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Is There a Correlation Between Blogging and Weight Loss? Help Us Find Out.

Martinus Evans is a man on a mission, to get healthy, lose weight, run his first full marathon in October and blog about every step of the way. Known by his popular online moniker “300 Pounds and Running,” Martinus recently attended FitBloggin to mingle with fellow fitness fans and flash his infectious smile. In one short year he’s gone from sedentary college student with muscle aches and fatigue to a grad student writing his master’s thesis on social media/blogging and weight loss.

If you’ve got 10 minutes to spare, he could use your help.

300 Pounds and Running

Martinus is currently conducting a short survey to aid in the collection of data for his thesis. If you’re a weight loss blog writer or reader, he’s looking for you!

Click here to take the online survey about why you write or read blogs about weight loss. You’ll be part of the very first social media study of its kind and just for playing along, you’ll automatically be entered in a drawing to receive one of three $100 gift cards to the store of your choice.


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INFOGRAPHIC: Will Smoking Pot Make You Skinny? New Research Says Maybe

why are pot smokers skinny

As seen at Number 1 on Visual.ly! Embed This Graphic!

Are people who use marijuana thinner than those who don’t? Though scientists can’t say conclusively that smoking pot makes you thin, a recent study shows a correlation between smaller waist circumference and marijuana use. Users not only seem to be thinner, but also somewhat healthier than their non-using counterparts. An exact reason for the trend hasn’t been discovered, but scientists are still intrigued by the results of the study.

More than 4,600 people participated in the study. Waist circumference and other weight-related factors were assessed in those who currently are marijuana users, those who used but don’t anymore, and those who never used. Other studies had found lower prevalence for obesity and diabetes in marijuana users, but this was the first study to also include tests for insulin, glucose and insulin resistance.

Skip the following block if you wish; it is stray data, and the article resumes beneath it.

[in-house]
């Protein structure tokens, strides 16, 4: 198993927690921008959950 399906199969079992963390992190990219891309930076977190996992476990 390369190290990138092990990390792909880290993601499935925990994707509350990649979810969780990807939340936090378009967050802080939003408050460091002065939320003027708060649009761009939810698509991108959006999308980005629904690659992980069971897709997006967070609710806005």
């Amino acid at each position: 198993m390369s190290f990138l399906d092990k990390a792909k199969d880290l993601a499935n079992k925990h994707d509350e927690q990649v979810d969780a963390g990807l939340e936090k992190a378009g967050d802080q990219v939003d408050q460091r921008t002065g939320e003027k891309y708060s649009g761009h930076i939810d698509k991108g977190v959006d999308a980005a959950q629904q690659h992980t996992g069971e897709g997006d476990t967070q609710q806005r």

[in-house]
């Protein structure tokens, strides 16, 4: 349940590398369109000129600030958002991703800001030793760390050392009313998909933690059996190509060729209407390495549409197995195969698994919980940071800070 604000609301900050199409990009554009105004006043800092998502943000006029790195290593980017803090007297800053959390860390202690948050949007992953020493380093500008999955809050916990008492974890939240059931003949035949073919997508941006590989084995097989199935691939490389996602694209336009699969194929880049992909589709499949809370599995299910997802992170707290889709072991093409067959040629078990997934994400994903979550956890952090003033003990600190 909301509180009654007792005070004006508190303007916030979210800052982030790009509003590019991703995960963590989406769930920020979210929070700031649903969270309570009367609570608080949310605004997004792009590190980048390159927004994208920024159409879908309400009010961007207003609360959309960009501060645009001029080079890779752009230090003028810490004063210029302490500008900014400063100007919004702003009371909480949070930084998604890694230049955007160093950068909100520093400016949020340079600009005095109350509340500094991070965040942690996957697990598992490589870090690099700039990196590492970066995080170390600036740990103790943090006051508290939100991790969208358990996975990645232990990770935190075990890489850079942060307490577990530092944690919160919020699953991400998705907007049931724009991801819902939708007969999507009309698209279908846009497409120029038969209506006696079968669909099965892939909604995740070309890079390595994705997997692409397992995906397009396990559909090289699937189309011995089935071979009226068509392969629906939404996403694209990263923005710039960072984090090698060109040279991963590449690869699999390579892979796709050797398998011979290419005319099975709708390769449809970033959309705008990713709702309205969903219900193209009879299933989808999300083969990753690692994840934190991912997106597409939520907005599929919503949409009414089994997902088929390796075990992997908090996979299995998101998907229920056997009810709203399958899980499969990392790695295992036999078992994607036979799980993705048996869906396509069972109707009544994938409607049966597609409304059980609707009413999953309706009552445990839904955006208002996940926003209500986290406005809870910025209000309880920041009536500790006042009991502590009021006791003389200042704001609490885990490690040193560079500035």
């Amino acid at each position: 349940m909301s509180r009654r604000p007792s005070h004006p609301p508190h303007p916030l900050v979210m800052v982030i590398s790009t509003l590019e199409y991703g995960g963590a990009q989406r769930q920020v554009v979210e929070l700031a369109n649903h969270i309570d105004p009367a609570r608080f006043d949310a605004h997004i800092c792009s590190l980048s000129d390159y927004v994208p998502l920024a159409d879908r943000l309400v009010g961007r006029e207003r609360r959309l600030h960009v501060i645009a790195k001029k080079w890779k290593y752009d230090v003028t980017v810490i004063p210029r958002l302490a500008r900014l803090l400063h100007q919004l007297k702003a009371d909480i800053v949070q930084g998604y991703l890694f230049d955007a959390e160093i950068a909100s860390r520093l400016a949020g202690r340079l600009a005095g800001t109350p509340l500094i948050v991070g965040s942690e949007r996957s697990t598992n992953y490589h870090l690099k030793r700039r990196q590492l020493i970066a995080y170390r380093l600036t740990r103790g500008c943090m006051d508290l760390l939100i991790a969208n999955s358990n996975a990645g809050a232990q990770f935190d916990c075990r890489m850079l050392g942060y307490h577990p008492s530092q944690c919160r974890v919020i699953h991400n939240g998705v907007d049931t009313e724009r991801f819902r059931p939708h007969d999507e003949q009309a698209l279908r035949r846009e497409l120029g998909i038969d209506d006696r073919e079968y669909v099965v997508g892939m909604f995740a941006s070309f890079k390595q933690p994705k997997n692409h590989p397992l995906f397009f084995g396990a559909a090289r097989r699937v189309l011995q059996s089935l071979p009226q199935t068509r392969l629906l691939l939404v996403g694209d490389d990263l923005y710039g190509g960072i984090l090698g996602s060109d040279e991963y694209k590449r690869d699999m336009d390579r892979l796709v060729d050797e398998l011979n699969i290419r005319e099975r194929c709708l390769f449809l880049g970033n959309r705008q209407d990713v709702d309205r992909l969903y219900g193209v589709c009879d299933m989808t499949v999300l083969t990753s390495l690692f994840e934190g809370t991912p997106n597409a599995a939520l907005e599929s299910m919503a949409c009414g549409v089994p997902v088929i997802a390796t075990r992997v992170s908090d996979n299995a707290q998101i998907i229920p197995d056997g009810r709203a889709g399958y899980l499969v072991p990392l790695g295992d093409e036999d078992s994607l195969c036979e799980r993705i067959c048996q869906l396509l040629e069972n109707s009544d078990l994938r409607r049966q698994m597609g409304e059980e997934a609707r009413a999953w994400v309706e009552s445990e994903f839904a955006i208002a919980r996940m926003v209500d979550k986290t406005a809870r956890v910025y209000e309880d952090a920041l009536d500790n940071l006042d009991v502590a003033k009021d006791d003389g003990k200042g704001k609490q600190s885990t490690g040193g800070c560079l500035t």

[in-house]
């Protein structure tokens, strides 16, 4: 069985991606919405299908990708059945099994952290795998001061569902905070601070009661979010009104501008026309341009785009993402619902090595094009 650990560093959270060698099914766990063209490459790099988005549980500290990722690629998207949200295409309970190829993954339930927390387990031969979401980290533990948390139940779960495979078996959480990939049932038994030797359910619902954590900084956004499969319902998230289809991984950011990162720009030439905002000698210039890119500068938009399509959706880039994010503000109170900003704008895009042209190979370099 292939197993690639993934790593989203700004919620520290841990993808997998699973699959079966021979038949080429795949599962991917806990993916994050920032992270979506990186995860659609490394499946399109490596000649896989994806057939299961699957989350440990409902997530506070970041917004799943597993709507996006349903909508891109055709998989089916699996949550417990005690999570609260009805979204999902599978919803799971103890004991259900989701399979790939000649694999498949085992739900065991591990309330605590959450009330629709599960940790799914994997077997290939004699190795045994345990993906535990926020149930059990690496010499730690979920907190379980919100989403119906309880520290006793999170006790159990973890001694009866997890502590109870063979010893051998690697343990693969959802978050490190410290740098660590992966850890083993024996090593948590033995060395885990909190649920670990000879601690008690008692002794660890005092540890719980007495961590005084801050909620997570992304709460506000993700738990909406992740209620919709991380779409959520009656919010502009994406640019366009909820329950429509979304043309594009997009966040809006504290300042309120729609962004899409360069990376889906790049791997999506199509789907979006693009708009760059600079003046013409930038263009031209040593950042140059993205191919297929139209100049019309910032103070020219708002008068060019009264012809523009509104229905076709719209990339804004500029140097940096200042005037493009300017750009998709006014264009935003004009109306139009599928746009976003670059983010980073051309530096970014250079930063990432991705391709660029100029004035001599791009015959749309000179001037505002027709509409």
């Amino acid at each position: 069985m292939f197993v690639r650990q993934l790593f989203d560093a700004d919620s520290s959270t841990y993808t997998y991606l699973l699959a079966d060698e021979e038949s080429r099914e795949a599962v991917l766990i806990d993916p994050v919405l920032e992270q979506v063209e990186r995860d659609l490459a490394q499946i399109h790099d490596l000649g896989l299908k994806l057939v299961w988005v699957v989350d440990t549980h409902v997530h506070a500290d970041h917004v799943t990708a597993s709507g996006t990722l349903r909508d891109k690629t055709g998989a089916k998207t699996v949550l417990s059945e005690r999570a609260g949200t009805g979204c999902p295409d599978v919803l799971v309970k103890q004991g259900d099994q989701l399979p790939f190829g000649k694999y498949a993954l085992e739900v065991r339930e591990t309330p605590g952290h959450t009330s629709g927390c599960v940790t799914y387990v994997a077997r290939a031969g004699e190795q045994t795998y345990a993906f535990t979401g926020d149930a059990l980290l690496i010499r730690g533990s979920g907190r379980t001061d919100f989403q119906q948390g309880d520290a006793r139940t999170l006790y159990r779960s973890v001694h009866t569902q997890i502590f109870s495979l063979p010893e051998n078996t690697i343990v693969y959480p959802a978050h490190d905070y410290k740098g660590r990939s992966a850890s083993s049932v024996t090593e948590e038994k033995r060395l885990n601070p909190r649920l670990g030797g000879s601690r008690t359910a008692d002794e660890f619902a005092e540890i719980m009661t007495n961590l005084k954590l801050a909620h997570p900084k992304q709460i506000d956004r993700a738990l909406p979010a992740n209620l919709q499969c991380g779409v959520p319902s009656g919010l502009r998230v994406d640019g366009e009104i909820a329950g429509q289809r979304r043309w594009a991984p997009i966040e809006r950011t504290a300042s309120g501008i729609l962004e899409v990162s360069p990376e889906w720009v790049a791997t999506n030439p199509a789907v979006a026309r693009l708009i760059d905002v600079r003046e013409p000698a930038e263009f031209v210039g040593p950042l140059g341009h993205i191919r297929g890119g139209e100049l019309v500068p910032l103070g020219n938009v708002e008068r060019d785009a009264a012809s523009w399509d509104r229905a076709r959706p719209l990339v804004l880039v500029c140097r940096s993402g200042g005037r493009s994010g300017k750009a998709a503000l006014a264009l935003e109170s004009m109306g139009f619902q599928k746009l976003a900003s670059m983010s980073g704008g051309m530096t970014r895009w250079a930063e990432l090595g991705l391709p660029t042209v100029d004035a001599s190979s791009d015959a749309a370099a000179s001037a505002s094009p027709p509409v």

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‘Grazing’ Fad Being Put Out to Pasture with New Type 2 Diabetes Study

The six meal a day diet fad may be on the outs. In recent years, it’s been suggested that eating six small meals throughout the day, colloquially referred to as “grazing,” is a better approach to weight loss than the more traditional three squares. The American Diabetes Association has released a study confirming that eating two meals a day led to more weight loss than six small ones.

The study is by no means supremely revelatory—the sample size was a meager 54 people and they all had type 2 diabetes—but it has sparked debate over how many daily meals is appropriate for weight loss. Additionally, the researchers lowered the participants’ usual daily caloric intake by 500, which would lead to weight loss either way you slice it.

Empty Plate

In the ADA study, 27 people ate six small meals a day, and 27 ate just breakfast and lunch, skipping dinner entirely. Both control groups lost weight—an average of 0.82 BMI points for the grazers and 1.23 points for the minimalists—but there are flaws with both schools of thought. The average person is too busy to prepare and eat six meals a day, and refraining from eating entirely after lunch is just silly.


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4 Reasons Your Diet is Doomed to Fail

Diets don’t work. It seems like such an obvious, undeniable statement. But if it is true, why does the diet industry continue to thrive? Well, because people always want to lose weight. So when one diet fails to achieve the desired results, it’s off to the next one. In some cases like with major commercial diet brands, they’ve created such a strong brand loyalty that people will often go back to their approach over and over again.

depressed diet

While pondering this simple but important question of why diets fail, I asked two health authors and advocates to chime in.

“In my experience, the key question isn’t ‘Why do diets fail?’, but instead ‘Why do experts keep telling us to eat in ways that we can’t keep up?’,” said Jonathan Bailor, author of The Smarter Science of Slim.

In simplest terms, it’s a matter of supply and demand. It’s just that in this case, the consumer continually goes back to a product that fails them. Could you imagine any other industry this logic would work for?

View Why Your Diet is Doomed Slideshow


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Gastric Bypass May be a Better Treatment for Type 2 Diabetes

A year-long study regarding the connection between weight loss surgery and curing type 2 diabetes was released this week. The study showed that surgery seemed to be more effective than lifestyle change and medication for treating the disease. However, the tradeoff was that those who had the surgery were at a very common risk for complications. Is this just a one step forward and one step back scenario?

surgeon

The Associated Press reported that a new publication in the Journal of the American Medical Association is stating that gastric bypass surgery can effectively treat type 2 diabetes in patients with mild to moderate obesity. This means people who are about 50 to 70 pounds overweight.

While the glowing light of the words “treatment for diabetes” seems impressive, it was also stated that of those in the study who received surgery, a third of them developed serious problems during the first year after surgery. The typical complications include infections, intestinal blockage, and bleeding. And then there was a much smaller percentage who experienced much more severe complications.
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